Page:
At first glance, the message is good. There is a clear statement identifying the area Hilton want to address: reducing water consumption. Good! Now we know what we're talking about we can do something about it. After all, achieving a meaningful kind of environmentalism starts with understanding what it means to you.
Empty promisesBut the stated goal of reducing water consumption is neither measurable nor achievable in any meaningful sense. There are no targets, no commitments, no governance - only a vague aspiration.
Even worse, although the hotel appears to sign-up to this policy, the emphasis to actually do something is all on the guest. The hotel is the facilitator, and it is the guests that must take responsibility for their actions (which, of course, it is). This is good; empowering the guests. But there's no matching commitment from the hotel.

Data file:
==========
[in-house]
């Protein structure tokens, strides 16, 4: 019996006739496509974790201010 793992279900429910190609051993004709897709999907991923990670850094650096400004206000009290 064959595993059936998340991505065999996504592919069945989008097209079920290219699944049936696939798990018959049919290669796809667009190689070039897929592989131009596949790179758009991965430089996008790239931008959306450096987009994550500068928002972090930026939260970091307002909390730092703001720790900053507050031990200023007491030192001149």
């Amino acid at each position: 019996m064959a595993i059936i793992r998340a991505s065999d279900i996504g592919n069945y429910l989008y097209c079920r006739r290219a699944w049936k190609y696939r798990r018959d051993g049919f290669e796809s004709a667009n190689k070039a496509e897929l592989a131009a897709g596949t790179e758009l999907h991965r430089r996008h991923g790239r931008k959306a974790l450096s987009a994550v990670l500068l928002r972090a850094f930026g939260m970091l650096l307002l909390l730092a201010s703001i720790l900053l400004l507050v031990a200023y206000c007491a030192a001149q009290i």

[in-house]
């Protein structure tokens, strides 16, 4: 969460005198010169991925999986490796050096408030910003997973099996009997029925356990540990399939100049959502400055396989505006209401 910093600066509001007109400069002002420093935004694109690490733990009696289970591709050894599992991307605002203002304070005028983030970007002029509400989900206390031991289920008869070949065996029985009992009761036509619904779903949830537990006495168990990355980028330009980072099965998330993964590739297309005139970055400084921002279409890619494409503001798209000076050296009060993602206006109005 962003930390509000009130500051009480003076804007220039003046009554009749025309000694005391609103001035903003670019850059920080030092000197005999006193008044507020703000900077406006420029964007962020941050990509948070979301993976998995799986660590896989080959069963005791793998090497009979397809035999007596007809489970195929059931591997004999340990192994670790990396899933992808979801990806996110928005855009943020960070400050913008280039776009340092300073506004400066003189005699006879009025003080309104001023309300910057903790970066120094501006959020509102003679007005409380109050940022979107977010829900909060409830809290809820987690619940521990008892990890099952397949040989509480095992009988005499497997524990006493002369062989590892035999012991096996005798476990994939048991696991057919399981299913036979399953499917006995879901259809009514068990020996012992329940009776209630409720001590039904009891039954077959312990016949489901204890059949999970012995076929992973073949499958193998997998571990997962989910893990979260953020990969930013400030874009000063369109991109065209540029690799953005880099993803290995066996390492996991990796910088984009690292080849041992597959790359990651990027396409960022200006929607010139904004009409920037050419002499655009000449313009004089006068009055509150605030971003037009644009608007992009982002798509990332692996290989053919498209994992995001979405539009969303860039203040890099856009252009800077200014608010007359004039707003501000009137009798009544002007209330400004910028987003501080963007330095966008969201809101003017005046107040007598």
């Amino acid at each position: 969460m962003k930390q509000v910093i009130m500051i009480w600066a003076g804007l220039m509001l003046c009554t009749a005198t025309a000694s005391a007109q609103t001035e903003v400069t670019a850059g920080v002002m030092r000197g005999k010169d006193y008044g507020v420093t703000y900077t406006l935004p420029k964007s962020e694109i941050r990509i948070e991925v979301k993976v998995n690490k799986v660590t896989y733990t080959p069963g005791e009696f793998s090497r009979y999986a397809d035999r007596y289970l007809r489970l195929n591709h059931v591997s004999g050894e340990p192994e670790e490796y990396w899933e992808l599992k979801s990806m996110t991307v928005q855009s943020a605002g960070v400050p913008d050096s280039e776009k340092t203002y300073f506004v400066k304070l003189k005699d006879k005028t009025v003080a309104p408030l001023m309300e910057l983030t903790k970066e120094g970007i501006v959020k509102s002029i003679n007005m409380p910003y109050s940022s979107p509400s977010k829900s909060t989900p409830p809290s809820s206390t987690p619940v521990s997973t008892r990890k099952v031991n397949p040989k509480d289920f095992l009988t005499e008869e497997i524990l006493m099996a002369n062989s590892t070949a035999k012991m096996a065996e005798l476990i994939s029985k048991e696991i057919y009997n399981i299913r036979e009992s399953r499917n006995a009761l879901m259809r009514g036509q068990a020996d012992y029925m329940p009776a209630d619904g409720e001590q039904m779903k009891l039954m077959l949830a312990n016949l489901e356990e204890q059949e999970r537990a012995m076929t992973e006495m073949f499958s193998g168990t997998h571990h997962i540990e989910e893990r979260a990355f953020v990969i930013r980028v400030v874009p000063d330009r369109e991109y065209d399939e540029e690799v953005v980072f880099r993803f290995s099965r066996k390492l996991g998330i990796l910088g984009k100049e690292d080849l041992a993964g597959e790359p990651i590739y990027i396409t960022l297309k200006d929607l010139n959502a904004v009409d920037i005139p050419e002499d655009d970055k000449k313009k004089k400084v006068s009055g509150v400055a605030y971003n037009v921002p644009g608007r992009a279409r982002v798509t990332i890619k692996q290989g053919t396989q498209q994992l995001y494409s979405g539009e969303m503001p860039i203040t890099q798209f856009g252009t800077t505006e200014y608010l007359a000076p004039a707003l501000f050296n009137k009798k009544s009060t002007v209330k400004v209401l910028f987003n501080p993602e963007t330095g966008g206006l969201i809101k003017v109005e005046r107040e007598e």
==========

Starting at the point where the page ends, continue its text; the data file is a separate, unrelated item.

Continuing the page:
And what about that cheesy, corny phrase "staying at the Hilton will never cost the earth"? A phrase that's been used, in various forms, in so many other places, it's become hackneyed, clichéd.
There's also a problem in practice with this policy. In many hotels, and in the Hilton on this occasion, although I never left my towels on the floor, they were still replaced every day. Which reduces the message to little more than lip service. Worse, it's a slap in the face: the hotel has offered something I can participate in, and they're ignoring my requests, my instructions. "Hilton gives you the choice". And then ignores it.
Ultimately, cards of this type end up being nothing more than a feel-good exercise for hotel and guests. The hotel appears to be considerate about the environment, and may make their guests feel like they're doing a Good Thing - but in fact the hotel does whatever they want to, without any consequence.
What's your definition of environmentalism? How would you make this a more toothy policy, something worth signing up to? Leave a comment below.